The Missouri House of Representatives canceled most of its business on Wednesday and all activities scheduled for Thursday as it prepared to release an investigative report on Gov. Eric Greitens.
No announcement was made as to why, but multiple lawmakers said the action was likely taken because of the report's release, scheduled for 5 p.m. A special committee has been investigating questions surrounding Greitens' 2015 extramarital affair with his hairdresser.
“I have no idea,” Rep. Chuck Basye, R-Rocheport said when asked why activities were cancelled. “We haven’t been told anything yet. We were told earlier in the week we’d have a pretty light schedule (on Thursday)."
“When something like this happens, we usually find out much later,” Rep. Justin Hill, R-Lake St. Louis said.
Speaker of the House Todd Richardson's office would not comment.
Democrats were a tad more forthcoming when asked about the cancellation.
Rep. Deb Lavender, D-Kirkwood, said in a text message that she believes the cancellations were done so Republican leadership could have time to deal with the Greitens report.
State Rep. Kip Kendrick, D-Columbia, said, “I suspect everyone is going to need some time to digest what they’re reading. People are going to, I suspect, need some time to cool down as well.”
Kendrick and others said that the issues surrounding the investigation have been a distraction.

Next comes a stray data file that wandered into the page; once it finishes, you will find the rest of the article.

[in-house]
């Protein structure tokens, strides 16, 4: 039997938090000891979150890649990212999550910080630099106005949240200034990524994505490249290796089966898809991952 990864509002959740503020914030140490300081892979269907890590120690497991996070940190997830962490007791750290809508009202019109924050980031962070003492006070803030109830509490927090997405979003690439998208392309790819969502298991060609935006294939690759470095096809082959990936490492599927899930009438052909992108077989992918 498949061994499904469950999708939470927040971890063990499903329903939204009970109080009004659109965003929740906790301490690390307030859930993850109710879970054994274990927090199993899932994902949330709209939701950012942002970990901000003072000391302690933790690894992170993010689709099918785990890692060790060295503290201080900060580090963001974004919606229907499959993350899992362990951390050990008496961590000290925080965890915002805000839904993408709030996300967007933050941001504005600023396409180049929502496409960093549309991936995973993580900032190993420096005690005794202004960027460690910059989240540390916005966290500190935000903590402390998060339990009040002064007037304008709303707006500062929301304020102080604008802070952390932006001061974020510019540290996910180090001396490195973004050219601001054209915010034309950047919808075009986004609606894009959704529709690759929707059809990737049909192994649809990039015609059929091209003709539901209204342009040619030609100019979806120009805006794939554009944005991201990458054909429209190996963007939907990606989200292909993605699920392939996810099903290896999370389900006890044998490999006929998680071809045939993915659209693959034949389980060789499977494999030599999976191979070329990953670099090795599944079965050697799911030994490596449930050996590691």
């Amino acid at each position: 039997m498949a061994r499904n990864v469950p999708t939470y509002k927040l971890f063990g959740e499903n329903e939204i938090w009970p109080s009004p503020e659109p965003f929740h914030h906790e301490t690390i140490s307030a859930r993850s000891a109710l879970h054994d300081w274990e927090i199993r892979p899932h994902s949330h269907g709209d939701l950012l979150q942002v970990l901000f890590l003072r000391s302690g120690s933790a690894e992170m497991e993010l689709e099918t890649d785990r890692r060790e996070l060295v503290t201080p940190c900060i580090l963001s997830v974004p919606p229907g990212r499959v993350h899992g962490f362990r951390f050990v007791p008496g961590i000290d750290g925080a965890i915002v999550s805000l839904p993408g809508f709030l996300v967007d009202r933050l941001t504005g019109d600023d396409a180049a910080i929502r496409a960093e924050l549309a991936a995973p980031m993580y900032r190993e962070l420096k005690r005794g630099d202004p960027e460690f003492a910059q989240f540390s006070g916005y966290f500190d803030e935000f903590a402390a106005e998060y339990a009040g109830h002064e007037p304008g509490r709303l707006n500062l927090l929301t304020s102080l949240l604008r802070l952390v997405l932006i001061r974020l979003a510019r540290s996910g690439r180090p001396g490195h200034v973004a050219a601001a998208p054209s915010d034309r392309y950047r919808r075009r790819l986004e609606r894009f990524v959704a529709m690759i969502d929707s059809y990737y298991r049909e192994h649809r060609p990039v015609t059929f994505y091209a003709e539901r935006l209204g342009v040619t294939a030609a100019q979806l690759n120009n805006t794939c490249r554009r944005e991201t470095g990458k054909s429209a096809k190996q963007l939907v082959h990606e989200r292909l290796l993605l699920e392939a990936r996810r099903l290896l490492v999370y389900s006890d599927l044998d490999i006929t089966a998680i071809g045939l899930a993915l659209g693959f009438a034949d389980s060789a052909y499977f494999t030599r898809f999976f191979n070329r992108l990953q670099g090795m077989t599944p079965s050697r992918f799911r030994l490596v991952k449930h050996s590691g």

“It’s been a disruption,” Kendrick said. “Don’t let anybody tell you it hasn’t been a disruption. The House has been passing bills out, but you can’t go anywhere without being asked about it.”
“It’s a constant conversation on the House floor,” Kendrick added. “It’s constantly talked about in offices. It’s a major distraction. And it’s growing at this point. It seems like the storm’s on the horizon. It’s in everybody’s view at this point, and it’s going to be very disruptive.”
When asked what time he might leave the building today, Hill said he wasn’t sure.
“It depends what happens, I may not want to talk to folks like you,” Hill joked.
Rep. Karla May, D-St. Louis, was visibly frustrated when asked about the session.
“We should be doing business. We only have five weeks left and we have so much to be doing. This is a distraction from the business we should be doing,” May said.
When asked whether her office was going to release a statement after the report is published, May responded, “It’s irrelevant. Whether the governor stays or goes, I just want the legislature to do its job.”
Republican Nate Walker, R-Kirksville, disagreed about the distraction that the governor investigation is creating.
“I think the legislature has handled everything quite well,” Walker said. “I don’t believe this will derail anything the House or the Senate are working on.”
Supervising editor is Mark Horvit, email@example.com.